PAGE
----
Detroit Chamber moving forward with Mackinac Policy Conference with new COVID precautionsSeptember 2, 2021
Sep. 02, 2021
The Detroit Regional Chamber is keeping its plans to host its annual Mackinac Policy Conference in person at the Grand Hotel on Mackinac Island later this month, with a variety of restrictions designed to mitigate spread of COVID-19.
Detroit chamber CEO Sandy Baruah said Thursday that the Sept. 20-23 conference will go on, albeit with fewer participants and efforts to reduce the potential for the coronavirus to spread among attendees.
“I think it’s safe to say everything will be the same except for the things that are different,” Baruah said.
All attendees, speakers and chamber staff on the island will be required to prove they’ve been vaccinated against COVID-19 through a third-party mobile app with “no exceptions,” Baruah said.
Attendees will be required to wear face masks inside “high trafficked” areas of the Grand Hotel, including the theater and hallways leading to the theater and registration desk at the entrance of the hotel, Baruah said.
Attendance will be capped at 1,300, down from the 1,600-1,700 business, political, philanthropic, education and civic leaders who normally attend the four-day confab.
“We’ll probably be south of (1,300) when all is said and done,” Baruah said.
Sept. 10 is the deadline for Mackinac Policy Conference attendees to complete the COVID vaccination verification process through CLEAR’s passport app.
Baruah and conference chairman Wright Lassiter III, CEO of Henry Ford Health System, detailed conference logistics and the agenda Thursday morning during a media briefing.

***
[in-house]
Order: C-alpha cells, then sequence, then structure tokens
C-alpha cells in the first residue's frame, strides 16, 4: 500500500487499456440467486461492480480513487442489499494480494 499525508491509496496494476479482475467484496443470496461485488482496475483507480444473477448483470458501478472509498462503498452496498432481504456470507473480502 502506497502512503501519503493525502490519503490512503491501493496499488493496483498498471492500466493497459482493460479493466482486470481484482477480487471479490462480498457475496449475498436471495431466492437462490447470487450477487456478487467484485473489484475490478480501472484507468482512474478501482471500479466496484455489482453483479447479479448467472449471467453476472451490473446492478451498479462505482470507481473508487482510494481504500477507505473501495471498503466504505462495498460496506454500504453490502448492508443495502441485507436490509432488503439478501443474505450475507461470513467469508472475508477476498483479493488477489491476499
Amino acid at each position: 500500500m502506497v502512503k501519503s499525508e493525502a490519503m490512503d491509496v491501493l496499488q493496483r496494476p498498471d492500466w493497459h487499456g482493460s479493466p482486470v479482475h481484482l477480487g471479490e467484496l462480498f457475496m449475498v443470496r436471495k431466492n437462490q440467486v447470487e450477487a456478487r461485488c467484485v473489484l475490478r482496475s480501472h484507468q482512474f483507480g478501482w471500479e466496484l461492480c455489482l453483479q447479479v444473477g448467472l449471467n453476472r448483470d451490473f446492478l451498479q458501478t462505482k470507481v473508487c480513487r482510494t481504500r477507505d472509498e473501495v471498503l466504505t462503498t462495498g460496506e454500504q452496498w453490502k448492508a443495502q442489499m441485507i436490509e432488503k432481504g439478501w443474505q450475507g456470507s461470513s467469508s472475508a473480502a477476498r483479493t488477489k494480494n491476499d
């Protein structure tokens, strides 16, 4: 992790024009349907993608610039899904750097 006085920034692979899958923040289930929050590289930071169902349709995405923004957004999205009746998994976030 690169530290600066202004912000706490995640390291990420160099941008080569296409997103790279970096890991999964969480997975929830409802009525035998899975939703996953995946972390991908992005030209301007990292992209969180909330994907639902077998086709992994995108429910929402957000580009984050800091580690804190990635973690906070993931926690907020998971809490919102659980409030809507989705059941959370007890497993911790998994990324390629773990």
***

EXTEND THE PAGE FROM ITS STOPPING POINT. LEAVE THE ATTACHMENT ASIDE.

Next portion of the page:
All meals that are part of the conference will be outdoors, Baruah said.
Also new for this year’s conference, attendees will be given green, yellow and red wrist bands so other attendees can know whether their comfort level for shaking hands (green), bumping elbows (yellow) or remaining socially distant (red), Baruah said.
Michigan is averaging just less than 2,000 new confirmed cases of COVID-19 each day, state data show.
For the past week, the COVID testing positivity rate has been above 10 percent; public health experts say any positivity rate above 3 percent is evidence of uncontrolled community spread.
By comparison, Michigan’s COVID positivity rate hovered between 3 percent and 4 percent during the last week in August 2020 and there were fewer than 750 new daily cases that week, a Crain’s analysis of state data shows.
Lassiter acknowledged some people may be wary of holding an in-person conference given how COVID cases surged last fall as the weather got cooler and people started spending more time indoors.
Henry Ford’s epidemiologists are modeling the current spread of the coronavirus and it’s suggesting there may be a “plateauing” of new cases in the coming weeks, he said.
“Obviously, these are predictive models so these are not guarantees,” Lassiter said. “But we’ve seen fairly constant data that suggests that … there’s a possibility of a plateauing of cases as we move into the month of September.
“Again, that’s not definitive. I’d say like an investment banker, we’re not guaranteeing the future, but we’re giving you a sense of what that looks like.”
A clinical advisory team of health experts at Henry Ford has advised the chamber on masking protocols and vaccination requirement for attendees.
“Our clinical advisory team has been very comfortable that the conditions that we put in place with requiring vaccination and the masking expectation that we have for our attendees can provide appropriate safety,” Lassiter said.
Baruah said the chamber has had about 150 cancellations for the conference. Attendees who canceled cited a variety of reasons, including travel restrictions by their employers and disagreement with the chamber’s COVID vaccination requirement.
No sponsors of the conference have pulled out, in part, because of the chamber’s “strong stance” on the vaccination requirement, Baruah said.
“This will be by far the most safe and protocol-intensive large event in Michigan since this pandemic started,” Baruah said.